Like the xylophone, the vibraphone has bars that are struck with mallets to produce a variety of sounds and tones.

But unlike the xylophone, the vibraphone's bars also utilize an internal motor to produce vibrations, which gives these instruments a unique sound compared to other percussion instruments.

3. Orchestra Bells (Glockenspiel)

3. Orchestra Bells (Glockenspiel)

The xylophone is the closest instrument that sounds like a glockenspiel and vice versa.

* Also commonly known as the Orchestra Bells.

Like other xylophone like instruments such as the marimba and vibraphone, this instrument uses metal bars for its sound, but it is typically played with mallets made of wood rather than rubber, as is the case with the xylophone.

Like the xylophone, the glockenspiel can be found in a number of different music genres, including classical and jazz.

It is also commonly used in film scores and other types of media to create a bright, melodic sound that evokes feelings of happiness or excitement.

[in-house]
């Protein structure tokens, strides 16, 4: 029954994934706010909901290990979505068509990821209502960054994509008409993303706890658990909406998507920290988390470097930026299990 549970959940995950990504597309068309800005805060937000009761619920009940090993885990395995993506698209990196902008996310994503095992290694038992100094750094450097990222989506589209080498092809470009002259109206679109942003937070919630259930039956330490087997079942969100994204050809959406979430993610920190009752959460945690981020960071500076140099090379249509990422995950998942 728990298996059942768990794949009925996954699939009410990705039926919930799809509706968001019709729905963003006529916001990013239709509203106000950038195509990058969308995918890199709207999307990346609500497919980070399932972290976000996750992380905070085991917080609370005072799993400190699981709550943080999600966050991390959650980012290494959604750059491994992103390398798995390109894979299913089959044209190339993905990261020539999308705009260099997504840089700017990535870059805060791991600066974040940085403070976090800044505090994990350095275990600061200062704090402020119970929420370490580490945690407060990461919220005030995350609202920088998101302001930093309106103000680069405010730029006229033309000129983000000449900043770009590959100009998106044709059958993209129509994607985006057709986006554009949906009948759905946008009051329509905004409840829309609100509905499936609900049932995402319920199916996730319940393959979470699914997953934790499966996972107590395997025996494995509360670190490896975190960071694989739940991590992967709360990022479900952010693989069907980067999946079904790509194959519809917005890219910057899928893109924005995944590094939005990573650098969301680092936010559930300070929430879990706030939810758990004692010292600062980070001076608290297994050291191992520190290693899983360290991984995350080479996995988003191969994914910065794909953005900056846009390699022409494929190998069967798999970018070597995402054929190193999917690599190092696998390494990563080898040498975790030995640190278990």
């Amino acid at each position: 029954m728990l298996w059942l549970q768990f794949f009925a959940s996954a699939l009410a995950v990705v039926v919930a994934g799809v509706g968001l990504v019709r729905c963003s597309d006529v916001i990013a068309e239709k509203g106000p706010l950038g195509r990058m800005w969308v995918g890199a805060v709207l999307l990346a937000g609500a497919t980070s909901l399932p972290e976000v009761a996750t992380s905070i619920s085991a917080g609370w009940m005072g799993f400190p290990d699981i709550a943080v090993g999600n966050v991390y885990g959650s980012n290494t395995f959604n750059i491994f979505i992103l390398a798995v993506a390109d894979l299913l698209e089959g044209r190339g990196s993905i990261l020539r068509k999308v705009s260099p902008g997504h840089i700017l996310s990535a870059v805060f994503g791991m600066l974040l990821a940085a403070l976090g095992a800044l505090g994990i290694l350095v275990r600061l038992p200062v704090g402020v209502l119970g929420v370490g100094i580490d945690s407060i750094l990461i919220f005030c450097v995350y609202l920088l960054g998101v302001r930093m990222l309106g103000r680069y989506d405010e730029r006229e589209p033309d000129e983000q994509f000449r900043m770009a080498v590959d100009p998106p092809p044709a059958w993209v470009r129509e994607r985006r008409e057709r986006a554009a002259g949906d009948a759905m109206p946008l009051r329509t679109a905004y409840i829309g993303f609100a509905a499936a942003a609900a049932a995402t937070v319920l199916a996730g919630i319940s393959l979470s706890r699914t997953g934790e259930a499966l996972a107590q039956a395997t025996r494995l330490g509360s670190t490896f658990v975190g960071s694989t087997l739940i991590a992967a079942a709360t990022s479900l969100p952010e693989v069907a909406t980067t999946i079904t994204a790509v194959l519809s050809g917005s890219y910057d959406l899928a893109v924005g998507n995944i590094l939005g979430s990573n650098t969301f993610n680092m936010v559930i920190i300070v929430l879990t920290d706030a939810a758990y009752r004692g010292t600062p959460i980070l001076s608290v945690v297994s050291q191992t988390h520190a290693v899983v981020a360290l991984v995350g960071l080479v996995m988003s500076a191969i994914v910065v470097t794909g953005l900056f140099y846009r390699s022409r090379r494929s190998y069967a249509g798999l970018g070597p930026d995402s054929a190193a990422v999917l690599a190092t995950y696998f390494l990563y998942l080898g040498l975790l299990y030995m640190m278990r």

4. Crotales

4. Crotales

Another instrument that is often confused with the xylophone is the crotale, a percussion instrument made up of tuned metal discs that are played using mallets or sticks.

Similar to the xylophone, it can be found in a number of different genres, including classical and jazz music.

However, the sounds produced by the crotale are typically higher in pitch than those of a xylophone.

This is due to the fact that the sound is created by vibrating metal rather than striking mallet-struck wooden bars.

5. Aluphone

5. Aluphone

The aluphone is a keyboard percussion instrument that is played by striking the bars with mallets.

It is similar to the xylophone and glockenspiel, but it uses aluminium bars instead of wood.